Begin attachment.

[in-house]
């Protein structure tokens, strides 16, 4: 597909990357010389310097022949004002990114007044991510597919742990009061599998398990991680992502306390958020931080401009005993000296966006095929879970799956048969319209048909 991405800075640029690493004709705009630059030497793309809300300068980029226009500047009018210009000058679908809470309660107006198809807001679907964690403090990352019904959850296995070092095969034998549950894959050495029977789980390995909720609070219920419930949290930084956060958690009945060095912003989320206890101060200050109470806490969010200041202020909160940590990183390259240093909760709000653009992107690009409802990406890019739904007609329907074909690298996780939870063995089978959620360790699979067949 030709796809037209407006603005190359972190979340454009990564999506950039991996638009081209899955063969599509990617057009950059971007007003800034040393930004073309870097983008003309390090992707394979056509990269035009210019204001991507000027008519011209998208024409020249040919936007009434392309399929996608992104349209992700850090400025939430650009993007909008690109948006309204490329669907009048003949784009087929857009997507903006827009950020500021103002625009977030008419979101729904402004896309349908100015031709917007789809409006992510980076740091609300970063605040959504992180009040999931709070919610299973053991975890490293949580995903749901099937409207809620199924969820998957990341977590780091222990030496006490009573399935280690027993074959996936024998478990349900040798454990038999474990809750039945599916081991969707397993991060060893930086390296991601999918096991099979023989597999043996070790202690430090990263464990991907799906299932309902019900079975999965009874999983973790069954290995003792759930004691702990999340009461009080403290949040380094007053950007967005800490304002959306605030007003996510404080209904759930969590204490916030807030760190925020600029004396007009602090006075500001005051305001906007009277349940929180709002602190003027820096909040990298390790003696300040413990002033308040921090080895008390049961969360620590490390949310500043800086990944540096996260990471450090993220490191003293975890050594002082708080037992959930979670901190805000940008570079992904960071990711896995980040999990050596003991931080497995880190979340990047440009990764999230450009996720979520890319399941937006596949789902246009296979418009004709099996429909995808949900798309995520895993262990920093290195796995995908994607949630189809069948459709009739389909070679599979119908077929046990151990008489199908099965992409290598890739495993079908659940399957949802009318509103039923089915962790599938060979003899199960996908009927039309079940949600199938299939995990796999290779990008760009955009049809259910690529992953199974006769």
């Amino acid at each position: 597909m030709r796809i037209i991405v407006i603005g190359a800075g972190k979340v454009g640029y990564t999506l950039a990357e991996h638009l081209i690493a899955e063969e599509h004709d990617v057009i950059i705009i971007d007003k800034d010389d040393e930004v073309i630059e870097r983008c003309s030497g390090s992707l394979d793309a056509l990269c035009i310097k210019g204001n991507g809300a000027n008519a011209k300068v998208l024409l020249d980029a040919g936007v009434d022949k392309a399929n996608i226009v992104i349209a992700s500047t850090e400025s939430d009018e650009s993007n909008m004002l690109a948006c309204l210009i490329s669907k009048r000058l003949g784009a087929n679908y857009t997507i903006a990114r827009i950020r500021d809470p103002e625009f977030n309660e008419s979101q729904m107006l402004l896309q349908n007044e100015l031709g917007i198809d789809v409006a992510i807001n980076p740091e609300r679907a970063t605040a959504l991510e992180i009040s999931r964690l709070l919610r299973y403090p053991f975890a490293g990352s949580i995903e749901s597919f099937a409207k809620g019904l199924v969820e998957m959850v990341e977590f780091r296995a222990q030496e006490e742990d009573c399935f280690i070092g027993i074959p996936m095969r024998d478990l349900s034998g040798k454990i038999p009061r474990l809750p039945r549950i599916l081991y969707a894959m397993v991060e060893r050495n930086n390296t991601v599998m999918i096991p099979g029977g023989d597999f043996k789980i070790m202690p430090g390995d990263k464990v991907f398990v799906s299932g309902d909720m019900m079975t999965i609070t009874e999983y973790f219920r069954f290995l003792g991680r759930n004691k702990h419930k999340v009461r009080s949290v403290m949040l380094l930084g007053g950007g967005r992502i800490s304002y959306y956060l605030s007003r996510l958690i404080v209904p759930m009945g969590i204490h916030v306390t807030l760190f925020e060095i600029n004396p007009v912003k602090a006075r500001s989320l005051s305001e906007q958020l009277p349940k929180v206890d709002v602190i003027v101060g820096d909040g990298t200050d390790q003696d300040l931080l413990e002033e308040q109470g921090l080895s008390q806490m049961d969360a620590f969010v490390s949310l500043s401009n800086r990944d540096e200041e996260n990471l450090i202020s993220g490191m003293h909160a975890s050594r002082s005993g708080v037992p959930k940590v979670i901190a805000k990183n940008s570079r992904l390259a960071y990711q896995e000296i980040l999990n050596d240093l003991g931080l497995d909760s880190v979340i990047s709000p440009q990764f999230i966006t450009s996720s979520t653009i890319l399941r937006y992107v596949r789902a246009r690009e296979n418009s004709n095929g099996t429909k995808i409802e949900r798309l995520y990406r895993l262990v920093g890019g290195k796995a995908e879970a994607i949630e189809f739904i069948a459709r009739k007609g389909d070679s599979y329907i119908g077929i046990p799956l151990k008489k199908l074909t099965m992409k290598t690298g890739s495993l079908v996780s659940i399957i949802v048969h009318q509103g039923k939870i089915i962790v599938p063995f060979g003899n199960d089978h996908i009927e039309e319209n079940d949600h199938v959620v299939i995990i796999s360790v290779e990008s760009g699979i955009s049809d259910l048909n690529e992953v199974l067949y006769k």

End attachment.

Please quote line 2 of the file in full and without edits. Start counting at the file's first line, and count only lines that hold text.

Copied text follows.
């Protein structure tokens, strides 16, 4: 597909990357010389310097022949004002990114007044991510597919742990009061599998398990991680992502306390958020931080401009005993000296966006095929879970799956048969319209048909 991405800075640029690493004709705009630059030497793309809300300068980029226009500047009018210009000058679908809470309660107006198809807001679907964690403090990352019904959850296995070092095969034998549950894959050495029977789980390995909720609070219920419930949290930084956060958690009945060095912003989320206890101060200050109470806490969010200041202020909160940590990183390259240093909760709000653009992107690009409802990406890019739904007609329907074909690298996780939870063995089978959620360790699979067949 030709796809037209407006603005190359972190979340454009990564999506950039991996638009081209899955063969599509990617057009950059971007007003800034040393930004073309870097983008003309390090992707394979056509990269035009210019204001991507000027008519011209998208024409020249040919936007009434392309399929996608992104349209992700850090400025939430650009993007909008690109948006309204490329669907009048003949784009087929857009997507903006827009950020500021103002625009977030008419979101729904402004896309349908100015031709917007789809409006992510980076740091609300970063605040959504992180009040999931709070919610299973053991975890490293949580995903749901099937409207809620199924969820998957990341977590780091222990030496006490009573399935280690027993074959996936024998478990349900040798454990038999474990809750039945599916081991969707397993991060060893930086390296991601999918096991099979023989597999043996070790202690430090990263464990991907799906299932309902019900079975999965009874999983973790069954290995003792759930004691702990999340009461009080403290949040380094007053950007967005800490304002959306605030007003996510404080209904759930969590204490916030807030760190925020600029004396007009602090006075500001005051305001906007009277349940929180709002602190003027820096909040990298390790003696300040413990002033308040921090080895008390049961969360620590490390949310500043800086990944540096996260990471450090993220490191003293975890050594002082708080037992959930979670901190805000940008570079992904960071990711896995980040999990050596003991931080497995880190979340990047440009990764999230450009996720979520890319399941937006596949789902246009296979418009004709099996429909995808949900798309995520895993262990920093290195796995995908994607949630189809069948459709009739389909070679599979119908077929046990151990008489199908099965992409290598890739495993079908659940399957949802009318509103039923089915962790599938060979003899199960996908009927039309079940949600199938299939995990796999290779990008760009955009049809259910690529992953199974006769």